Thin-film photovoltaic (PV) coatings on inexpensive substrates have long held great promise for reducing the cost of solar energy. This promise is now being realized with simultaneous advances in three separate thin-film PV technologies, one based on hydrogenated amorphous silicon (a-Si:H), one on copper indium diselenide (CIS), and the third on cadmium telluride (CdTe). In each of these technologies, high-rate laser scribing is a key step in moving from small cells to the monolithic integration of cells into large-area panels. Although the dimensions in PV cells—with 50- to 100-µm-wide scribes 1 to 2 cm apart—are much different from those of monolithically integrated silicon chips—with their smallest features at 0.25 µm—their integration is nevertheless monolithic in the sense that a large number of PV cells are interconnected on a single substrate and this is accomplished as an integral part of the manufacturing process.
Why is series integration of cells into modules needed? Sunlight falls on the earth's surface with an intensity of about 1 kW/m2, so that a 1-m2 solar cell operating at 10% efficiency is capable of producing about 100 W of electrical energy. The cell current scales with its area, but its output voltage is typically about 60% of the bandgap energy of the semiconductor material, measured in electron volts. Thus, typical output voltages are 0.6 V for Si and CIS, 0.8 V for CdTe, and 1.0 V for a-Si:H. This voltage is independent of the cell area, so a 10% efficient CdTe cell of 1 m2 producing 100 W of power would develop 125 A of current, because electrical power is the product of current and voltage. For current this high, the current-carrying bus lines would need to be prohibitively thick; also, the transparent conducting oxides, used for one of the electrodes in each of the thin-film technologies, are too resistive.
The solution is to cut the film into smaller cells and provide series interconnections. This way, the same 1-m2 film with 100 integrated cells would produce only 1.25 A at 80 V but yield the same power as the larger cell. The challenge is to achieve the interconnections with the smallest possible loss of thin-film real estate. Rather than using individual hand- or machine-wired connections, as is done for Si PV wafers, this should be done monolithically during the fabrication of the panel.
Scribing interconnectionsThe classic interconnection is a three-scribe series, although variations on this scheme are possible.1 Note that in the context of thin-film photovoltaics, scribing really means cutting completely through one or more layers and not just marking the surface prior to cleaving, as is the case for Si wafer scribing. The first scribe divides the conductive coating on the glass into isolated stripes. The second scribe, done after deposition of the semiconductor layer, provides the interconnect path, or via, through which the final conductive coating contacts the first electrode. The third scribe cuts the top electrode to isolate the cells and complete the fabrication into a series-interconnected structure. This three-scribe pattern is repeated every centimeter or so (see Fig. 1).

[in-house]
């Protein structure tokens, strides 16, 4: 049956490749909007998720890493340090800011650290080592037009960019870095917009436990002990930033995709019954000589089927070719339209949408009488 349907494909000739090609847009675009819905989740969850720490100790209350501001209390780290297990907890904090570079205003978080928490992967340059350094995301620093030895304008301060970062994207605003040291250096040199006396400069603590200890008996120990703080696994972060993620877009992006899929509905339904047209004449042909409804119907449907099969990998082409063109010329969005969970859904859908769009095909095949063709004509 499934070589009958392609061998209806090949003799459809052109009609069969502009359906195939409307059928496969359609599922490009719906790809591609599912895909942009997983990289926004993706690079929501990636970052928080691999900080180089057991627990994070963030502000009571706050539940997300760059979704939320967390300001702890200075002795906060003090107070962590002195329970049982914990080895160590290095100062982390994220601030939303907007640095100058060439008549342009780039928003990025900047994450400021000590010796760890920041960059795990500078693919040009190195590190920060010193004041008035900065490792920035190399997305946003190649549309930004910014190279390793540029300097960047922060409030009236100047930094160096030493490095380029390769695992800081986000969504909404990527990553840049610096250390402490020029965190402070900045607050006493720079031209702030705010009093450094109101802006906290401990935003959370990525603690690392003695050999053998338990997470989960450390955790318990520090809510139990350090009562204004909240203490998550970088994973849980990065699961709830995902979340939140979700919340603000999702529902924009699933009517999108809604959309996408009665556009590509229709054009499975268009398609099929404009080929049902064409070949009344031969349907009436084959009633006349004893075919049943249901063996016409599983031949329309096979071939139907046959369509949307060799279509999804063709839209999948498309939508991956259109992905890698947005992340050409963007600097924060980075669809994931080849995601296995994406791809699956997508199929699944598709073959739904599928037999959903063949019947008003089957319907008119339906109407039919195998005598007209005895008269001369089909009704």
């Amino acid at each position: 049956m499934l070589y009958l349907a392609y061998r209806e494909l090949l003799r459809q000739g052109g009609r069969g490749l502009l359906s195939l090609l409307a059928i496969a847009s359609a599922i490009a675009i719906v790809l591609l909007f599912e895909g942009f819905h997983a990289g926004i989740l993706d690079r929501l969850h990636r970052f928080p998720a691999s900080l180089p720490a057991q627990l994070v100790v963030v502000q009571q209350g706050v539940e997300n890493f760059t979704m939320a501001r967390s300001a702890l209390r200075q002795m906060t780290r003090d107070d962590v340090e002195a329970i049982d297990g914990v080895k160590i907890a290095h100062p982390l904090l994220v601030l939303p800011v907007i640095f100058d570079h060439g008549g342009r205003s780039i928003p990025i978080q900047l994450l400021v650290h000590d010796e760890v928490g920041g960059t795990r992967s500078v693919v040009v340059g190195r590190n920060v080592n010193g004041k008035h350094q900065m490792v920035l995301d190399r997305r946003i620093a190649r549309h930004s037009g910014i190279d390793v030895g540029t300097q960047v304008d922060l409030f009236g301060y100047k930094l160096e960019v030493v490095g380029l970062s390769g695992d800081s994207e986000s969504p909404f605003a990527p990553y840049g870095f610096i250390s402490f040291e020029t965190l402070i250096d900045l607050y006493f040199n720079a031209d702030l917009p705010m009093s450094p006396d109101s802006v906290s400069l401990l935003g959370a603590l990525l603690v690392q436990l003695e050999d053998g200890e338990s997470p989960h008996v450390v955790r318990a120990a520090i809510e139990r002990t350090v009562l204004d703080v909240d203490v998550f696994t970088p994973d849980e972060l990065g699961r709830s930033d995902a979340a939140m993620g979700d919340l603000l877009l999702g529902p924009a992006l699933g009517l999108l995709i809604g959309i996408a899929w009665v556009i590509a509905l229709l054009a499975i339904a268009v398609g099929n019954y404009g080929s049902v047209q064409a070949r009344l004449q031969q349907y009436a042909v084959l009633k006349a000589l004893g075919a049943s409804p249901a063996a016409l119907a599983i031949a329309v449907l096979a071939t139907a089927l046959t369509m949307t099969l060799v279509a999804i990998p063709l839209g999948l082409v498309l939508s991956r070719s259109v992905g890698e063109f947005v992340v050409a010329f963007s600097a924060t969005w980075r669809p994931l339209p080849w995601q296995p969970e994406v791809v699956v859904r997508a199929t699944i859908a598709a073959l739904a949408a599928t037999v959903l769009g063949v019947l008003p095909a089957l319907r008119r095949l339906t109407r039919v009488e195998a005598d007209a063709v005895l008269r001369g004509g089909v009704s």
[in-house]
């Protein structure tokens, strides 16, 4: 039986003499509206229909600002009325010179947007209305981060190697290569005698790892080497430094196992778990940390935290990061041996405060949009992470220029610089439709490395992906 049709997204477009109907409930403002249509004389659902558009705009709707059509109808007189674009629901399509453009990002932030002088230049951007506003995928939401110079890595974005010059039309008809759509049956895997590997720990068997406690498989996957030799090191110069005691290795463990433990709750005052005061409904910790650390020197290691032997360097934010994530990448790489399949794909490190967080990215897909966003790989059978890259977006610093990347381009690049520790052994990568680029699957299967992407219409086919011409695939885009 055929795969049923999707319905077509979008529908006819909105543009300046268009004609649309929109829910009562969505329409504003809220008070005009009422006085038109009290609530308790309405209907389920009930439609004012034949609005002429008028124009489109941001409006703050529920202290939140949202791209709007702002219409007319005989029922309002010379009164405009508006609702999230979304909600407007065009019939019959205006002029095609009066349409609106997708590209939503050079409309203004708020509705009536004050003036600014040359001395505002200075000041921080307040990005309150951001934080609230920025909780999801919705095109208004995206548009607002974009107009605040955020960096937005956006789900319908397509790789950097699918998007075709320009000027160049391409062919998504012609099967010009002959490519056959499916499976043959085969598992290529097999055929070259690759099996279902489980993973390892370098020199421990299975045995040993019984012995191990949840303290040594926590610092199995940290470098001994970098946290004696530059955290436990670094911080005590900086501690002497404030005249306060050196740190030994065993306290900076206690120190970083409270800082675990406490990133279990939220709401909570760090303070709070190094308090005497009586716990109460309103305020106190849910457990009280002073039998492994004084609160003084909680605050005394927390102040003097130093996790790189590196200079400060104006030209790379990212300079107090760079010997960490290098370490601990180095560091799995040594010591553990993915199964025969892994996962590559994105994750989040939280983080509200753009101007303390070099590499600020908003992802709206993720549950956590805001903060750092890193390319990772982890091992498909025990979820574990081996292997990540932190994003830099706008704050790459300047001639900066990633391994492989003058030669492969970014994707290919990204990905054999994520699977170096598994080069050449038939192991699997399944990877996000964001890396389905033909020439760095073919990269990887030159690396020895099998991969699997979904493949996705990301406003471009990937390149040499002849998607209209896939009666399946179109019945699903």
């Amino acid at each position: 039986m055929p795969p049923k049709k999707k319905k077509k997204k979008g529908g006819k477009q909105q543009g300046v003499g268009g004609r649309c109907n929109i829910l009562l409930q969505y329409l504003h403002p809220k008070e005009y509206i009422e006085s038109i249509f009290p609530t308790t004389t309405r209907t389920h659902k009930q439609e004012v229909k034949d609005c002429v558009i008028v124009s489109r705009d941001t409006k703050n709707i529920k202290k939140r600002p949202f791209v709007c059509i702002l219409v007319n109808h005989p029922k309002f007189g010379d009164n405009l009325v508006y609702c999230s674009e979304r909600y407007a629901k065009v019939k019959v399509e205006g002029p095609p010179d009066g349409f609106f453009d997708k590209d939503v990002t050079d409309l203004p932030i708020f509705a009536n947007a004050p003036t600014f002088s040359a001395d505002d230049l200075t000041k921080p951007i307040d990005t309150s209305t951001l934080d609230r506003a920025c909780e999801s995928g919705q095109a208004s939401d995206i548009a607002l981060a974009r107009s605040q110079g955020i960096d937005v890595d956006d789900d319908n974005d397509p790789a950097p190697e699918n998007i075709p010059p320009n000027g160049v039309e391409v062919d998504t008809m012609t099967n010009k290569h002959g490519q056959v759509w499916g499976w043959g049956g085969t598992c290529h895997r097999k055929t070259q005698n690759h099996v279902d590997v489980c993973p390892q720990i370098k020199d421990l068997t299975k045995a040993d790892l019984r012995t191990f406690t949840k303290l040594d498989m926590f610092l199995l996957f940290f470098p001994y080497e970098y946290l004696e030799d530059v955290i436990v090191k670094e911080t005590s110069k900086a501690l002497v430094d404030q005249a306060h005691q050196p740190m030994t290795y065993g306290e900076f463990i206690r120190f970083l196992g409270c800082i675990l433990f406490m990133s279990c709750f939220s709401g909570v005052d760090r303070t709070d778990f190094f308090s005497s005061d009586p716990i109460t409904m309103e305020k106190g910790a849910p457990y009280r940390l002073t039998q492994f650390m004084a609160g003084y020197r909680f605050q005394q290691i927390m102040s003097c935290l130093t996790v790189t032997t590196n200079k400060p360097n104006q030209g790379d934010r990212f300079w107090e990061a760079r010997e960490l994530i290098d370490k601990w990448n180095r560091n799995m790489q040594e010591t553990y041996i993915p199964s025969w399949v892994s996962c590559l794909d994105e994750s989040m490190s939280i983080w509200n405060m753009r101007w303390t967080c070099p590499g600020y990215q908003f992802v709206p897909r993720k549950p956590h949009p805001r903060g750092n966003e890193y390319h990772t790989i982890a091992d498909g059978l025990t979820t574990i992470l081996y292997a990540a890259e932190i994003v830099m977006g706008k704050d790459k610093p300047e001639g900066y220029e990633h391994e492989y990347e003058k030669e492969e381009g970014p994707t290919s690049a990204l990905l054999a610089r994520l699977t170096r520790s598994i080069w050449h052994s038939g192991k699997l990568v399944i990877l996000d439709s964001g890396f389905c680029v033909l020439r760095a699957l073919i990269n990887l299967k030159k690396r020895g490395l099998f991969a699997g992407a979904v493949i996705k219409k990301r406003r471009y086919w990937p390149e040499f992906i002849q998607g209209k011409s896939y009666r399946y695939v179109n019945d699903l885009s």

A successful interconnection must have both low series resistance and high shunt resistance. Residual semiconductor material or an oxide layer left at the bottom of the via will lead to unacceptable series resistance. Shunting will occur if occasional bridging material is left after either of the isolation scribes (number one or three), because these two layers are highly conductive.
Because the space between scribes one and three does not provide active current generation, it is important to achieve reproducible and clean scribes and to keep them as tightly packed as possible. Furthermore, at the PV module production rates planned for facilities recently built or under construction, the overall linear scribe speed may need to exceed 10 m/s. Laser scribing may be the only feasible process for meeting these requirements (see photo at top of this page).
Making cutsAt least three possibilities exist for producing the thin-film cuts needed. Photolithography followed by wet chemical etching has been discarded as too slow and environmentally unfriendly, especially for the large total areas needed for PV. Mechanical scribing has been used successfully and may be acceptable for some of the PV layers in medium-volume production. Scribing with pulsed lasers, however, is rapidly becoming the tool of choice in the PV industry.
Most of these problems do not occur with laser scribing. Our group has recently completed a survey of laser systems applied to the thin-film materials used in the CdTe-based and CIS-based PV modules.2 We made only limited measurements in a-Si:H-related materials, which were not the focus of our study. We have found that good scribes can be obtained with a wide variety of pulsed lasers, such as Nd:YAG (lamp-pumped, diode-pumped, Q-switched, and modelocked), copper-vapor, and xenon chloride and krypton fluoride excimer lasers. It is important when choosing a laser, however, to pay attention to the specific material properties (absorption coefficient, melting temperature, thermal diffusivity, and so on) of the films used in the solar cells.